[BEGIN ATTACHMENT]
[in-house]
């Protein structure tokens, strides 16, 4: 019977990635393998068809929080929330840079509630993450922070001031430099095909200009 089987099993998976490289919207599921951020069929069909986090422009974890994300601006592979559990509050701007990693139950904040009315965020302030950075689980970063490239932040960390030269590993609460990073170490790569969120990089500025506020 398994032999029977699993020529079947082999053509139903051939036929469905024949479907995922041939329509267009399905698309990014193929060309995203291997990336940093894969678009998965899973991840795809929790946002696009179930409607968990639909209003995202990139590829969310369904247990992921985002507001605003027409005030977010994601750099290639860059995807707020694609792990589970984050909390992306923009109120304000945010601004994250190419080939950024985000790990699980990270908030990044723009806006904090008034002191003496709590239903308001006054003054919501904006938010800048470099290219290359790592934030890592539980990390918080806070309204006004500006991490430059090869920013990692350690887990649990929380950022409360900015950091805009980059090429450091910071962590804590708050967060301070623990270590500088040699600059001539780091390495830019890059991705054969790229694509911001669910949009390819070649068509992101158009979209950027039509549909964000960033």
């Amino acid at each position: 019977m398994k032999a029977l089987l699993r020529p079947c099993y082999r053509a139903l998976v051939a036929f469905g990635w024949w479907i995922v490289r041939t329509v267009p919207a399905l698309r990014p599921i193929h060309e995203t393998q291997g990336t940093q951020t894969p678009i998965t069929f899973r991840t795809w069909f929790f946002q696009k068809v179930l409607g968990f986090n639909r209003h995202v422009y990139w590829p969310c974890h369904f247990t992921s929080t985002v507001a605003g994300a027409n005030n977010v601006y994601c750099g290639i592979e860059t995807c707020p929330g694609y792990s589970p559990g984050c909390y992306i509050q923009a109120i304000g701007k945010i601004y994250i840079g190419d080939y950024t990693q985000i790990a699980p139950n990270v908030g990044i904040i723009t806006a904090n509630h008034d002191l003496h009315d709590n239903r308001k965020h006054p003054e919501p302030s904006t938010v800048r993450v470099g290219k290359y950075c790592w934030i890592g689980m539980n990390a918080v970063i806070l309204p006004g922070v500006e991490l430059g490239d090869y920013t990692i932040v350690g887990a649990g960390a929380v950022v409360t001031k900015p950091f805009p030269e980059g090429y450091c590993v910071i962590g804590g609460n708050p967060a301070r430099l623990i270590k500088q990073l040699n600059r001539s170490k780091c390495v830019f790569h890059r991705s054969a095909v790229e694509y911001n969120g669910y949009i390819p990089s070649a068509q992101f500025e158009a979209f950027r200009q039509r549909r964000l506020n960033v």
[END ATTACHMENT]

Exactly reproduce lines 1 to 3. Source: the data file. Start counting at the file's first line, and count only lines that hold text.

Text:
[in-house]
């Protein structure tokens, strides 16, 4: 019977990635393998068809929080929330840079509630993450922070001031430099095909200009 089987099993998976490289919207599921951020069929069909986090422009974890994300601006592979559990509050701007990693139950904040009315965020302030950075689980970063490239932040960390030269590993609460990073170490790569969120990089500025506020 398994032999029977699993020529079947082999053509139903051939036929469905024949479907995922041939329509267009399905698309990014193929060309995203291997990336940093894969678009998965899973991840795809929790946002696009179930409607968990639909209003995202990139590829969310369904247990992921985002507001605003027409005030977010994601750099290639860059995807707020694609792990589970984050909390992306923009109120304000945010601004994250190419080939950024985000790990699980990270908030990044723009806006904090008034002191003496709590239903308001006054003054919501904006938010800048470099290219290359790592934030890592539980990390918080806070309204006004500006991490430059090869920013990692350690887990649990929380950022409360900015950091805009980059090429450091910071962590804590708050967060301070623990270590500088040699600059001539780091390495830019890059991705054969790229694509911001669910949009390819070649068509992101158009979209950027039509549909964000960033």
């Amino acid at each position: 019977m398994k032999a029977l089987l699993r020529p079947c099993y082999r053509a139903l998976v051939a036929f469905g990635w024949w479907i995922v490289r041939t329509v267009p919207a399905l698309r990014p599921i193929h060309e995203t393998q291997g990336t940093q951020t894969p678009i998965t069929f899973r991840t795809w069909f929790f946002q696009k068809v179930l409607g968990f986090n639909r209003h995202v422009y990139w590829p969310c974890h369904f247990t992921s929080t985002v507001a605003g994300a027409n005030n977010v601006y994601c750099g290639i592979e860059t995807c707020p929330g694609y792990s589970p559990g984050c909390y992306i509050q923009a109120i304000g701007k945010i601004y994250i840079g190419d080939y950024t990693q985000i790990a699980p139950n990270v908030g990044i904040i723009t806006a904090n509630h008034d002191l003496h009315d709590n239903r308001k965020h006054p003054e919501p302030s904006t938010v800048r993450v470099g290219k290359y950075c790592w934030i890592g689980m539980n990390a918080v970063i806070l309204p006004g922070v500006e991490l430059g490239d090869y920013t990692i932040v350690g887990a649990g960390a929380v950022v409360t001031k900015p950091f805009p030269e980059g090429y450091c590993v910071i962590g804590g609460n708050p967060a301070r430099l623990i270590k500088q990073l040699n600059r001539s170490k780091c390495v830019f790569h890059r991705s054969a095909v790229e694509y911001n969120g669910y949009i390819p990089s070649a068509q992101f500025e158009a979209f950027r200009q039509r549909r964000l506020n960033v």